Protein For Vegetarians Part 1: The Science

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Protein For Vegetarians Part 1: The Science

Red lentils

Will I get enough protein from a vegetarian diet?  What do I need to eat for protein?  These are questions that concern a lot of vegetarians, especially new or prospective vegetarians, as well as parents of vegetarian children or teenagers.  The simple answer is that if you are eating a varied vegetarian diet you are highly unlikely to be going short of protein.

If you’d prefer to understand a bit more about the protein in your diet then read on for the science.  It’s not too detailed but I like to understand what I can about nutrition because we are responsible for our own health and it can be hard to cut through all the information and constantly changing advice that we are bombarded with.

What is protein?

At a chemical level our food is made up of building blocks:  proteins, carbohydrates and fats.  Most foods contain a mixture of two or three of these building blocks but in different proprortions.  So when we classify foods as proteins, carbs or fats we really mean that they have a high proportion of one building block relative to the others. For example, cheese contains high levels of fat and protein with very little carbohydrate, while rice contains mostly carbohydrate but also some protein.  You can start to see that you will be getting some protein from a lot of the foods in your diet.

What is a complete protein?

The other concept which is useful to know is that protein is also made up of smaller building blocks called amino acids.  There are 20 (or 21 depending on what you read!) amino acids that our bodies use but some can be made up from other ones so only 9 of the amino acids are essential in our diet.  Some foods contain all of the essential amino acids and these are what are usually referred to as complete proteins.  Vegetarian foods in this category include eggs, dairy products, soy and quinoa.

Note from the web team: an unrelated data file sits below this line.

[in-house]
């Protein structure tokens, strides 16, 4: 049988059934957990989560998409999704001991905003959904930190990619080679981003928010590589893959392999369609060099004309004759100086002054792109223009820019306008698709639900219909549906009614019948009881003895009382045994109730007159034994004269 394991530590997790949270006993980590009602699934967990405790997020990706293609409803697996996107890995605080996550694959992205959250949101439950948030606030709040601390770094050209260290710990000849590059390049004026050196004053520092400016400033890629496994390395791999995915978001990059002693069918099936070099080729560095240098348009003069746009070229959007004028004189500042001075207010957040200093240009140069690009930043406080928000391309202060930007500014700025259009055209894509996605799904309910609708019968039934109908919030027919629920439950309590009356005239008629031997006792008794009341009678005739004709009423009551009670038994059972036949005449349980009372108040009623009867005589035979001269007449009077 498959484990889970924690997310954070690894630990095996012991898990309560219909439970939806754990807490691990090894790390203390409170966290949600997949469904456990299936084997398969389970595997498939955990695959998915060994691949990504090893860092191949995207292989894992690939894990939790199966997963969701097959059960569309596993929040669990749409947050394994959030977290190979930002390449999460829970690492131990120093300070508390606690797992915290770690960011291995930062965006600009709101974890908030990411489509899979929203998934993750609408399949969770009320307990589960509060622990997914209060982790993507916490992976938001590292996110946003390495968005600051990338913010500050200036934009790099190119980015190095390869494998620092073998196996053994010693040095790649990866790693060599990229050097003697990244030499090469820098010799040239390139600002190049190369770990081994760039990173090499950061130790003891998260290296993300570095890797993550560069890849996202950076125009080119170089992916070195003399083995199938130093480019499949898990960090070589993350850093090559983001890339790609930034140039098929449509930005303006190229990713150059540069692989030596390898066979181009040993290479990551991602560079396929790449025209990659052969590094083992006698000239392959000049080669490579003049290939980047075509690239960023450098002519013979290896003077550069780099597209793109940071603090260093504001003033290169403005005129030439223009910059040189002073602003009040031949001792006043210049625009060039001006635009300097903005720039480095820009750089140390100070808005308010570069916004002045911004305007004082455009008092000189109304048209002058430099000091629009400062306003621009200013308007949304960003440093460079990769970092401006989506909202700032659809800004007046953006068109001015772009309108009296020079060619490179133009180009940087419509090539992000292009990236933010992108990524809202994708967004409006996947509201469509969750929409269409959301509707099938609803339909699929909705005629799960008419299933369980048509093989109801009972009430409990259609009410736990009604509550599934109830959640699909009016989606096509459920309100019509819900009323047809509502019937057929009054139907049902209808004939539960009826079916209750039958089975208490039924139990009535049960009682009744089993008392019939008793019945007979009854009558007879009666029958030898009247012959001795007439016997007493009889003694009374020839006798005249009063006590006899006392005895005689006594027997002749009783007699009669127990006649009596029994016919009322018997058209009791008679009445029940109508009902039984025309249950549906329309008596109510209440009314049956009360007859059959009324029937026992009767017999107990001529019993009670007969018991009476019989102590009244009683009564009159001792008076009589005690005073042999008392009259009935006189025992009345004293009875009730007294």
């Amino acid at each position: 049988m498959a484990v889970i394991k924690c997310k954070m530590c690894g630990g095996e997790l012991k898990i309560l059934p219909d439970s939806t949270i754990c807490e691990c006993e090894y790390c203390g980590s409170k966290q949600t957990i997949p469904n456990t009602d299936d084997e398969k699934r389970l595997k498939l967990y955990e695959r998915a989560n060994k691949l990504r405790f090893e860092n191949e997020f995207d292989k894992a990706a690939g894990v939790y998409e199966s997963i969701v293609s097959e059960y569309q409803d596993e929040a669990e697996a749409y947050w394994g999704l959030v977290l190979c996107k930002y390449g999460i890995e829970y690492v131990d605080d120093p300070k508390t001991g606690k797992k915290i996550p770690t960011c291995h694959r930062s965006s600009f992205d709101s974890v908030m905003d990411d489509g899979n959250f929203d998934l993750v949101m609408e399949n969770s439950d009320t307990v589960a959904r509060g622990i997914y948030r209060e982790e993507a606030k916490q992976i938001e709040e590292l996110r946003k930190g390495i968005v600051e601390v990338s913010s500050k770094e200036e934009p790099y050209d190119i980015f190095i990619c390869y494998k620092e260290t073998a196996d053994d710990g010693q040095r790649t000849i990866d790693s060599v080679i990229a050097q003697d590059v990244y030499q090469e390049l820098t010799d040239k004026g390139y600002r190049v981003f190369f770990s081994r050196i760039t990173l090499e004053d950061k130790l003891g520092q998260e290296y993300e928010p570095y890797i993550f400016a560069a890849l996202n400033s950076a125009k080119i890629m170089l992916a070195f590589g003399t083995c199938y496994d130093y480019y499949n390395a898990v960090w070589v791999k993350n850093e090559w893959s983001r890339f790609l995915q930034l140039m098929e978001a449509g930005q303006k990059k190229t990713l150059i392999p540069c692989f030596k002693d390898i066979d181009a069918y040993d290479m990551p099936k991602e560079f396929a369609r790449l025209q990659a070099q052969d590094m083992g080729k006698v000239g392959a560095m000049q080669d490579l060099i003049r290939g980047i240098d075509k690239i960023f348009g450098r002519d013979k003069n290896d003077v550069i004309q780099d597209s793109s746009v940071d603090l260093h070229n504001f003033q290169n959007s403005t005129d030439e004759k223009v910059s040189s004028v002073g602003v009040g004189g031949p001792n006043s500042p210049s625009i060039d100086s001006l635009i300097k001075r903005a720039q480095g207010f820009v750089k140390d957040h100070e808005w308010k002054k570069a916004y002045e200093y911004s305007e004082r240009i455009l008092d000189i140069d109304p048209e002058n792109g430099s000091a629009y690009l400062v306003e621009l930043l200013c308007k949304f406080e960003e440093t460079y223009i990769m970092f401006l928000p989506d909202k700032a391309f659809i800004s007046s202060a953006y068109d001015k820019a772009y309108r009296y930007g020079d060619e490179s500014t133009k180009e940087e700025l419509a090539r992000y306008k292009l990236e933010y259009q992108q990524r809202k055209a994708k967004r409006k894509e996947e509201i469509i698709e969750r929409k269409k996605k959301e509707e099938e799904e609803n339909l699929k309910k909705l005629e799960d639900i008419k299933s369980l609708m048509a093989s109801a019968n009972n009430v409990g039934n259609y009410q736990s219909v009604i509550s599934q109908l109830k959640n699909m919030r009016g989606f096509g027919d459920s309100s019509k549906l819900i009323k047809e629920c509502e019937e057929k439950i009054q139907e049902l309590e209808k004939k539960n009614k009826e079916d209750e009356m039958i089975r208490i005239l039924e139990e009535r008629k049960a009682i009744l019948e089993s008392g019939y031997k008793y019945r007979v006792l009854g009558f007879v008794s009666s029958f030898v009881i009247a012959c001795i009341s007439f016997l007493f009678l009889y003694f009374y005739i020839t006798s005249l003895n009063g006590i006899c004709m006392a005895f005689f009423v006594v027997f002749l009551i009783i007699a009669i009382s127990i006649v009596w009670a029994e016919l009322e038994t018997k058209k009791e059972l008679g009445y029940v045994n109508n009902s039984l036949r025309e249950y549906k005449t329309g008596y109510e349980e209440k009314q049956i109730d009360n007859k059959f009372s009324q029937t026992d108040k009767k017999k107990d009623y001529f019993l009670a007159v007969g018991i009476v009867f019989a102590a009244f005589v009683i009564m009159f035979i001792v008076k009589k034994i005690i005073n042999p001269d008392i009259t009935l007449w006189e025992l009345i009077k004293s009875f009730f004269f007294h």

Eggs are a source of complete protein

There are other foods that have significant levels of protein but are  not classed as complete proteins because they don’t have the right balance of the essential amino acids.  This is why you might have read advice about combining beans and lentils with rice or other grains in a meal to provide complete protein.  The amino acids in the rice  complement the amino acids in the beans to give you the right combination. It is now thought that you probably don’t need to eat all of the amino acids at the same sitting in order for your body to be able to utilise them but it seems to occur quite naturally in our food anyway.  It’s interesting if you think of traditional food combinations like dhal (lentils) and rice; it makes you wonder whether we instinctively knew that this combination held these benefits.

Brown basmati rice and red lentils

Hopefully that has helped you understand the protein in your diet and allayed any fears you had about not getting enough.  In future posts I’m going to be looking in more details at the different vegetarian sources of protein, how much you actually need and how to incorporate protein throughout the day.

If you’d like to read more about this I found the Vegetarian Society Protein Fact Sheet along with their more in-depth protein fact sheet to be useful sources of information.

A note about salt

You might have noticed that I rarely mention salt in my recipes. I just don’t use it a lot. I’m sure a lot of people would think my cooking is ‘under seasoned’ but I have to watch my blood pressure and I’m used to not using much. There are some things, like rice, where I add a bit at the table but I rarely add it into my cooking.